This year’s Women’s History Month theme is “Weaving the Stories of Women’s Lives,” and few people have done this better than the authors on this list. Not only have they written groundbreaking stories about women, but they’ve pushed boundaries in literature with their remarkable work. It pains me to keep this list restricted to only 100 entries when there are thousands of amazing female storytellers who have shaped history. In celebration of Black History Month, I penned an article highlighting some African American authors whose work breaks boundaries and transcends time. In case you missed it, Revisit Toni Morrison, Maya Angelou, and Nora Zeale Hurston this month – and for the rest of your life.

1. Fear of Flying by Erica Jong

If I’m being honest, the reason I chose Fear of Flying has everything to do with its jaw-dropping 40th-anniversary book cover redesign. Who could resist? This cover is the embodiment of fearlessness, just as the novel inside it. Fear of Flying follows a 29-year-old woman poet’s journey to satisfy herself sexually and otherwise. The story was a controversial driving force in second-wave feminism. Meg Wolitzer, the bestselling author, explained that Jong showed us that “sexual content from a female perspective can be part of a book without necessarily making it ‘crappy.'”

2. The Color Purple by Alice Walker

Alice Walker was a groundbreaking writer, becoming the first African American woman to win both the Pulitzer Prize for Fiction and National Book Award. The Color Purple is her most famous work, which tells the story of abuse and racism through the perspective of a young black girl in Georgia during the 1930s. Even though it can be difficult to read at times, it speaks volumes about issues that are still relevant today.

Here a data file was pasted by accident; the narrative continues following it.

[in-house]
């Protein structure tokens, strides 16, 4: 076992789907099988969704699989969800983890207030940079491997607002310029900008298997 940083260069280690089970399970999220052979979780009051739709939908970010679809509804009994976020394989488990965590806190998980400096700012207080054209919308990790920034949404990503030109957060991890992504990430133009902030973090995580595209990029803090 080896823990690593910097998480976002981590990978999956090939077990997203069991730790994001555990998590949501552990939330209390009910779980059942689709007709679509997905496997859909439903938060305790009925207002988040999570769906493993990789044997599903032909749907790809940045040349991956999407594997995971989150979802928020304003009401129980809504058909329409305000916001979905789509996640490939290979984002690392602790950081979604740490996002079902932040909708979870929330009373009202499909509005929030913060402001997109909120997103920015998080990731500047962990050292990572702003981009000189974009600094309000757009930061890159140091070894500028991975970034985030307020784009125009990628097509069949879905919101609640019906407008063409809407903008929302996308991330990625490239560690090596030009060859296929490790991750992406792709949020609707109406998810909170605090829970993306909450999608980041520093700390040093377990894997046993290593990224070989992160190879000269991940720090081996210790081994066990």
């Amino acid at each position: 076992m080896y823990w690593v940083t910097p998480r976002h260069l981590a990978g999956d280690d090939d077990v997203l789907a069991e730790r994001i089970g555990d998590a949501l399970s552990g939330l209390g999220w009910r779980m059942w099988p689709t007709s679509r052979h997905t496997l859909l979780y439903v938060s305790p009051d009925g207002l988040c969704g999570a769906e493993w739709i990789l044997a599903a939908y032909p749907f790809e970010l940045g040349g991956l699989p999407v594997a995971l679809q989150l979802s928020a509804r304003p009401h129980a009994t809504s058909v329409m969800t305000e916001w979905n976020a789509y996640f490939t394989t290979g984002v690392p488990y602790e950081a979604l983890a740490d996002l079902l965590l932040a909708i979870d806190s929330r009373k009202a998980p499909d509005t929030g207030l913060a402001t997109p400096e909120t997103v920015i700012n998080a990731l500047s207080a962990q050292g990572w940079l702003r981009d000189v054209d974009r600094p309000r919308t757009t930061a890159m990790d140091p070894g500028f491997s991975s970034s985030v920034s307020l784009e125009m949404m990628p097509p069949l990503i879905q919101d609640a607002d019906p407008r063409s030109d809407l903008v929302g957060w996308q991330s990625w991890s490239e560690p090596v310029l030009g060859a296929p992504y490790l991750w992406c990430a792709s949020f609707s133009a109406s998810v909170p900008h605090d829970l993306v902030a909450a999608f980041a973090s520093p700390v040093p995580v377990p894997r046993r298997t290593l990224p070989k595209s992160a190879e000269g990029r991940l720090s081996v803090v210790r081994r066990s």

3. The Outsiders by S.E. Hinton

I was pleasantly surprised to find out that one of my favorite novels from childhood, The Outsiders, was written by a woman. Susan Eloise Hinton became one of the most successful YA writers of all time when she published The Outsiders as a freshman in college. What’s even more amazing is that Hinton wrote the novel during her high school years. She used just her initials on the cover so male reviewers wouldn’t dismiss it because it wasn’t authored by a man. Nowadays, she continues to have an integral role in shaping young minds across America.

4. The Murder of Roger Ackroyd by Agatha Christie

Did you know that Agatha Christie is the bestselling novelist of all time, having sold approximately two billion copies? For comparison’s sake, publishing powerhouse James Patterson has only sold around 300 million copies. In addition, her works rank third among the world’s most widely-published books–just behind Shakespeare and the Bible. And Then There Were None is actually the best-selling mystery novel of all time; however, The Murder of Roger Ackroyd was voted by Crime Writers’ Association as being the best crime novel ever written. So if you haven’t yet delved into Christie’s fascinating world, that would be an excellent place to start.

5. The Cuckoo’s Calling by Robert Galbraith (J.K. Rowling)